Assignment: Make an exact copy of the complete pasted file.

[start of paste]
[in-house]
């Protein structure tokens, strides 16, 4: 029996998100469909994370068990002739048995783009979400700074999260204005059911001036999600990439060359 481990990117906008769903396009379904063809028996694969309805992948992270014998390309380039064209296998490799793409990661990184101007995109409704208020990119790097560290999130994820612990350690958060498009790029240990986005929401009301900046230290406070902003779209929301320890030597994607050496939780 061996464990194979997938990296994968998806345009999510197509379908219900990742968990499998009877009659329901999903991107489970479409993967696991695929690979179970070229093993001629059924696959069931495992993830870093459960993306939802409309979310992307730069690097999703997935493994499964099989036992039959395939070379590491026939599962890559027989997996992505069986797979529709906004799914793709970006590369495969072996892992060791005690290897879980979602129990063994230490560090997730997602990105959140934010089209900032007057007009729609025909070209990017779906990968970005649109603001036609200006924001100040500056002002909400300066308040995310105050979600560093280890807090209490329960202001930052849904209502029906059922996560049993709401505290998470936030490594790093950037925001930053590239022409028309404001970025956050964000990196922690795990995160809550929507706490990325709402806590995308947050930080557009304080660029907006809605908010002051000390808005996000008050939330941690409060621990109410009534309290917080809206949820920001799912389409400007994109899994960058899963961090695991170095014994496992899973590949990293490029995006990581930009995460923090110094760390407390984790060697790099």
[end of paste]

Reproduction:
[in-house]
């Protein structure tokens, strides 16, 4: 029996998100469909994370068990002739048995783009979400700074999260204005059911001036999600990439060359 481990990117906008769903396009379904063809028996694969309805992948992270014998390309380039064209296998490799793409990661990184101007995109409704208020990119790097560290999130994820612990350690958060498009790029240990986005929401009301900046230290406070902003779209929301320890030597994607050496939780 061996464990194979997938990296994968998806345009999510197509379908219900990742968990499998009877009659329901999903991107489970479409993967696991695929690979179970070229093993001629059924696959069931495992993830870093459960993306939802409309979310992307730069690097999703997935493994499964099989036992039959395939070379590491026939599962890559027989997996992505069986797979529709906004799914793709970006590369495969072996892992060791005690290897879980979602129990063994230490560090997730997602990105959140934010089209900032007057007009729609025909070209990017779906990968970005649109603001036609200006924001100040500056002002909400300066308040995310105050979600560093280890807090209490329960202001930052849904209502029906059922996560049993709401505290998470936030490594790093950037925001930053590239022409028309404001970025956050964000990196922690795990995160809550929507706490990325709402806590995308947050930080557009304080660029907006809605908010002051000390808005996000008050939330941690409060621990109410009534309290917080809206949820920001799912389409400007994109899994960058899963961090695991170095014994496992899973590949990293490029995006990581930009995460923090110094760390407390984790060697790099």